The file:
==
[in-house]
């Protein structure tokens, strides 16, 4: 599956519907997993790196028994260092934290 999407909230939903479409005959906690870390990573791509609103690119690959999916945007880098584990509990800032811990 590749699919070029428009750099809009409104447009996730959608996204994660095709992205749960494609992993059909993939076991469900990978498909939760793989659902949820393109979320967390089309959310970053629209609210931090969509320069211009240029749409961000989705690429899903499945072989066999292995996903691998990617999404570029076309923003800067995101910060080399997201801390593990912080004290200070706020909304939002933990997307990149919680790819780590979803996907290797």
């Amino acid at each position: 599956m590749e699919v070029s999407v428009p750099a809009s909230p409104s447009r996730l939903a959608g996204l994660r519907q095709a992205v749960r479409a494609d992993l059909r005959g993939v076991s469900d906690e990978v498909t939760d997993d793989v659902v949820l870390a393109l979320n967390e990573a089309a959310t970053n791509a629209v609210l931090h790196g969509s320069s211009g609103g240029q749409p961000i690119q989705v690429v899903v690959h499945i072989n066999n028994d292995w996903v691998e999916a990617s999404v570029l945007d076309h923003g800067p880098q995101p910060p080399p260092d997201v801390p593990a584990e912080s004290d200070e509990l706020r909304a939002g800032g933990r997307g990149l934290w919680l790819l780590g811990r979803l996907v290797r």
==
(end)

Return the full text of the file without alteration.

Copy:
[in-house]
């Protein structure tokens, strides 16, 4: 599956519907997993790196028994260092934290 999407909230939903479409005959906690870390990573791509609103690119690959999916945007880098584990509990800032811990 590749699919070029428009750099809009409104447009996730959608996204994660095709992205749960494609992993059909993939076991469900990978498909939760793989659902949820393109979320967390089309959310970053629209609210931090969509320069211009240029749409961000989705690429899903499945072989066999292995996903691998990617999404570029076309923003800067995101910060080399997201801390593990912080004290200070706020909304939002933990997307990149919680790819780590979803996907290797």
């Amino acid at each position: 599956m590749e699919v070029s999407v428009p750099a809009s909230p409104s447009r996730l939903a959608g996204l994660r519907q095709a992205v749960r479409a494609d992993l059909r005959g993939v076991s469900d906690e990978v498909t939760d997993d793989v659902v949820l870390a393109l979320n967390e990573a089309a959310t970053n791509a629209v609210l931090h790196g969509s320069s211009g609103g240029q749409p961000i690119q989705v690429v899903v690959h499945i072989n066999n028994d292995w996903v691998e999916a990617s999404v570029l945007d076309h923003g800067p880098q995101p910060p080399p260092d997201v801390p593990a584990e912080s004290d200070e509990l706020r909304a939002g800032g933990r997307g990149l934290w919680l790819l780590g811990r979803l996907v290797r």